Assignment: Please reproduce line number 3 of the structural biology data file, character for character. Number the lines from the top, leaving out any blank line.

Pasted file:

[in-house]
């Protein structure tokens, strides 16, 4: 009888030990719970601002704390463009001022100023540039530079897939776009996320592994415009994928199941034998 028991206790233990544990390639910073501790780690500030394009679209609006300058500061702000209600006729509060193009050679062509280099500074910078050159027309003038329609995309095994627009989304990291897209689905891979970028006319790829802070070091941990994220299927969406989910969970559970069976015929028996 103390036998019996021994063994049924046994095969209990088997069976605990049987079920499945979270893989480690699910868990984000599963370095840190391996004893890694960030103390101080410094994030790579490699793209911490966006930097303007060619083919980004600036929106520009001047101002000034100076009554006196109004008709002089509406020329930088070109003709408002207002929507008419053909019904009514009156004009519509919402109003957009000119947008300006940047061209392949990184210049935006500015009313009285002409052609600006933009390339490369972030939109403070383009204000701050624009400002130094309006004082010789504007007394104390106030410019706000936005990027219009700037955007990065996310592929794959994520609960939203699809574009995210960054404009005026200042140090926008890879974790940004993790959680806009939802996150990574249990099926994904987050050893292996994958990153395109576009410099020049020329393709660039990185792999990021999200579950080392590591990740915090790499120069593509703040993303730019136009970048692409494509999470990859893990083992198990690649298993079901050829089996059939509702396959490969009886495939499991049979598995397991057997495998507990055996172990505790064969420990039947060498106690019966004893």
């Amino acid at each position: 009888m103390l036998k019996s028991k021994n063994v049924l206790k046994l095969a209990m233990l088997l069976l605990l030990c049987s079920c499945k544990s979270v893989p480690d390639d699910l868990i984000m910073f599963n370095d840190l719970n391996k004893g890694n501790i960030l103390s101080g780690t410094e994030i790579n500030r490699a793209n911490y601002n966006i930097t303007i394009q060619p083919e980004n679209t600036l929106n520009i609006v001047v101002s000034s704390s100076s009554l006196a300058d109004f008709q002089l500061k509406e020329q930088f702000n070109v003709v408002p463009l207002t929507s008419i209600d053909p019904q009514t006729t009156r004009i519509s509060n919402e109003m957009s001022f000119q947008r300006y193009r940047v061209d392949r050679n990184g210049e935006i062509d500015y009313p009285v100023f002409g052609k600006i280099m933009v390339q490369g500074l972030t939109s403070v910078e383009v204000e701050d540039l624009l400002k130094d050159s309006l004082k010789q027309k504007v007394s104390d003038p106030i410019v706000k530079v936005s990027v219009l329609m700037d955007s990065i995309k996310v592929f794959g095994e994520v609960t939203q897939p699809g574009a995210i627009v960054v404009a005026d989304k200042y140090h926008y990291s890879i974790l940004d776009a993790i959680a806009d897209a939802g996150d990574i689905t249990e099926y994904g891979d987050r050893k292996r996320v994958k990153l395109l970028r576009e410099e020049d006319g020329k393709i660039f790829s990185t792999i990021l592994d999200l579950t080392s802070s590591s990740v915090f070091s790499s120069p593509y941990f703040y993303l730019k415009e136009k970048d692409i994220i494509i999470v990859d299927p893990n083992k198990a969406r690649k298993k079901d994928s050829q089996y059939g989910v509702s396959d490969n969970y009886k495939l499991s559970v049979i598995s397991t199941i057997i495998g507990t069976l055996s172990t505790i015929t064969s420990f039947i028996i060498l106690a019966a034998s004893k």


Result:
């Amino acid at each position: 009888m103390l036998k019996s028991k021994n063994v049924l206790k046994l095969a209990m233990l088997l069976l605990l030990c049987s079920c499945k544990s979270v893989p480690d390639d699910l868990i984000m910073f599963n370095d840190l719970n391996k004893g890694n501790i960030l103390s101080g780690t410094e994030i790579n500030r490699a793209n911490y601002n966006i930097t303007i394009q060619p083919e980004n679209t600036l929106n520009i609006v001047v101002s000034s704390s100076s009554l006196a300058d109004f008709q002089l500061k509406e020329q930088f702000n070109v003709v408002p463009l207002t929507s008419i209600d053909p019904q009514t006729t009156r004009i519509s509060n919402e109003m957009s001022f000119q947008r300006y193009r940047v061209d392949r050679n990184g210049e935006i062509d500015y009313p009285v100023f002409g052609k600006i280099m933009v390339q490369g500074l972030t939109s403070v910078e383009v204000e701050d540039l624009l400002k130094d050159s309006l004082k010789q027309k504007v007394s104390d003038p106030i410019v706000k530079v936005s990027v219009l329609m700037d955007s990065i995309k996310v592929f794959g095994e994520v609960t939203q897939p699809g574009a995210i627009v960054v404009a005026d989304k200042y140090h926008y990291s890879i974790l940004d776009a993790i959680a806009d897209a939802g996150d990574i689905t249990e099926y994904g891979d987050r050893k292996r996320v994958k990153l395109l970028r576009e410099e020049d006319g020329k393709i660039f790829s990185t792999i990021l592994d999200l579950t080392s802070s590591s990740v915090f070091s790499s120069p593509y941990f703040y993303l730019k415009e136009k970048d692409i994220i494509i999470v990859d299927p893990n083992k198990a969406r690649k298993k079901d994928s050829q089996y059939g989910v509702s396959d490969n969970y009886k495939l499991s559970v049979i598995s397991t199941i057997i495998g507990t069976l055996s172990t505790i015929t064969s420990f039947i028996i060498l106690a019966a034998s004893k």